Manchester is one of the coolest cities in Northern Europe and a complete breath of fresh air compared to the overcrowded hustle and bustle of London. Cottonopolis has played a key role in music, film and television, and sports over the years. The last 10 years have seen Greater Manchester receive a facelift with many of the old buildings of yesteryear redeveloped or torn down to make way to sparkling new venues. The city’s rebirth has only made it even more of a destination for travellers. Greater Manchester Area has many clubs to visit for a perfect football trip. Two beautiful tradition clubs, the national football museum and a vibrant nightlife. If you want to combine a Manchester City or Manchester United game with some other games, this is also possible in the Greater Manchester Area. What about a visit to Saltford City, FC United of Manchester in the Center, Stockport County and Altrincham FC in the South, Bolton Wanders and Wigan Athletic in the West, Oldham Athletic FC and Rochdale AFC in the Northeast.
Manchester City FC / City if Manchester Stadium
The City of Manchester Stadium is located in Manchester, England. It is also known as the Etihad Stadium for sponsorship reasons and is the home of Manchester City FC. It has a capacity of 53,400,making it the tenth-largest stadium in the United Kingdom. It was built to host the 2002 Commenwealth Games. The stadium, originally proposed as an athletics arena in Manchester’s bid for the 2000 Summer Olympics and was converted after the 2002 Commonwealth Games from a 38,000 capacity arena to a 48,000 seat football stadium. Manchester City F.C. agreed to lease the stadium from Manchester City Counciland moved there from Maine Road in the summer of 2003. The stadium was designed and engineered by Arup, whose design incorporated a cable-stayed roof structure which is separated from the main stadium bowl and suspended entirely by twelve exterior masts and attached cables. The stadium design has received much praise and many accolades, including an award from the Royal Institute of British Architectsin 2004 for its innovative inclusive building design and a special award in 2003from the Institution of Structural Engineersfor its unique structural design. In August 2015, a 7,000 seat third tier on the South Stand was completed, in time for the start of the 2015–16 football season. The expansion was designed to be in keeping with the existing roof design.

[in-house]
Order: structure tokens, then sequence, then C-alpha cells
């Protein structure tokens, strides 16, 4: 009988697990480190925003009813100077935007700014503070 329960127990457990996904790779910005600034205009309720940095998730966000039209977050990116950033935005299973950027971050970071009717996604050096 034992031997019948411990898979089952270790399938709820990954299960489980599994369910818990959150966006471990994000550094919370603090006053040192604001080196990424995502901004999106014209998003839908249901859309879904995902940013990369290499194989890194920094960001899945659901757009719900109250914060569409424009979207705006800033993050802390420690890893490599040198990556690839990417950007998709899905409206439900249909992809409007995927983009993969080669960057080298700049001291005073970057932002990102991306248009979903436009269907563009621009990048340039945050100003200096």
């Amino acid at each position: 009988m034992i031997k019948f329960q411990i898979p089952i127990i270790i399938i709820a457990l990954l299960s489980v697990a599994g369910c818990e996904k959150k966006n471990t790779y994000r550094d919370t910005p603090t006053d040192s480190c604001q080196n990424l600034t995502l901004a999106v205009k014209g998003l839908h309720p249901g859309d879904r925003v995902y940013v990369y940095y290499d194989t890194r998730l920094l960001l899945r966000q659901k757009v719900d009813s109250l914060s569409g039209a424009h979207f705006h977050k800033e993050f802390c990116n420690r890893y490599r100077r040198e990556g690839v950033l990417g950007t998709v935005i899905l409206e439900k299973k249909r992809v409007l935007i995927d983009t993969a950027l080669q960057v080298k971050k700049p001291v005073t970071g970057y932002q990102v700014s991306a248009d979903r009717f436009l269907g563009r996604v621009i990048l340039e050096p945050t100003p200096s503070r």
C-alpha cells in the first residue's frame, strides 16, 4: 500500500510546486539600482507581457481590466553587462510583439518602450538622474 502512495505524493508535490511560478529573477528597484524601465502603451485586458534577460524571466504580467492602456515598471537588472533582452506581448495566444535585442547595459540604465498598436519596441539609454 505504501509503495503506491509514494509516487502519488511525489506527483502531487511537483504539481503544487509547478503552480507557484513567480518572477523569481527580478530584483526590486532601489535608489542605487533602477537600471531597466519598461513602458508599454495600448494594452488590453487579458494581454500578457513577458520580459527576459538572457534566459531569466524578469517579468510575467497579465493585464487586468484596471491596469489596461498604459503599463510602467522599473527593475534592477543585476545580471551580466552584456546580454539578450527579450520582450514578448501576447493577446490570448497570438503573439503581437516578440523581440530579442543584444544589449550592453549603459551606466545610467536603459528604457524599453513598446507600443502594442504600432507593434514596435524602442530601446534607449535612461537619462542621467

For more info about the ground & tickets click here.
Manchester United FC / Old Trafford
Old Trafford is located in Old Trafford, Greater Manchester, England, and the home of Manchester United FC. With a capacity of 74,140 seats, it is the largest club football stadium (and second-largest football stadium overall after Wembley Stadium) in the United Kingdom, and eleventh-largest in Europe. Nicknamed “The Theatre of Dreams” by Bobby Charlton, Old Trafford has been United’s home ground since 1910, although from 1941 to 1949 the club shared Maine Road with local rivals Manchester City as a result of Second World War bomb damage. Old Trafford underwent several expansions in the 1990s and 2000s, including the addition of extra tiers to the North, West and East Stands, almost returning the stadium to its original capacity of 80,000. Future expansion is likely to involve the addition of a second tier to the South Stand, which would raise the capacity to around 88,000.
Moor Lane, known as the Peninsula Stadium for sponsorship purposes, is located in the Kersal area of Salford, Greater Manchester, England. It has a capacity of 5,108 and is the home of Salford City FC since 1978 Salford City moved to Moor Lane in 1978 but it had been a venue for other sports for many years before; Manchester Rugby Club played there from 1908 until 1969. In 2016, renovation work began, which saw its capacity rise from 1,600 to 5,108, including 2,246 seats.
Bolton Wanderers FC / University of Bolton Stadium
The University of Bolton Stadium is located in Horwich, Greater Manchester. It is the home ground of Bolton Wanderers FC since 1997. At the opening it was named the Reebok Stadium, after club sponsors Reebok. In 2018 it was renamed the University of Bolton Stadium in 2018. The stadium replaced the club’s old ground Burnden Park. Burnden Park, which at its peak had held up to 60,000 spectators, was becoming increasingly dilapidated by the 1980s, and a section of terracing was sold off for redevelopment as a supermarket to help pay off the club’s rising debts. Bolton Wanderers had dropped into the Third Division in 1983 and later spent a season in the Fourth Division. In 1993 the club finally promoted again. By this stage, the club’s owners had decided to relocate to a new all-seater stadium away from Burnden Park, and by 1995 had identified a location at Horwich as the preferred site of a new stadium.
Wigan Athletic FC / DW Stadium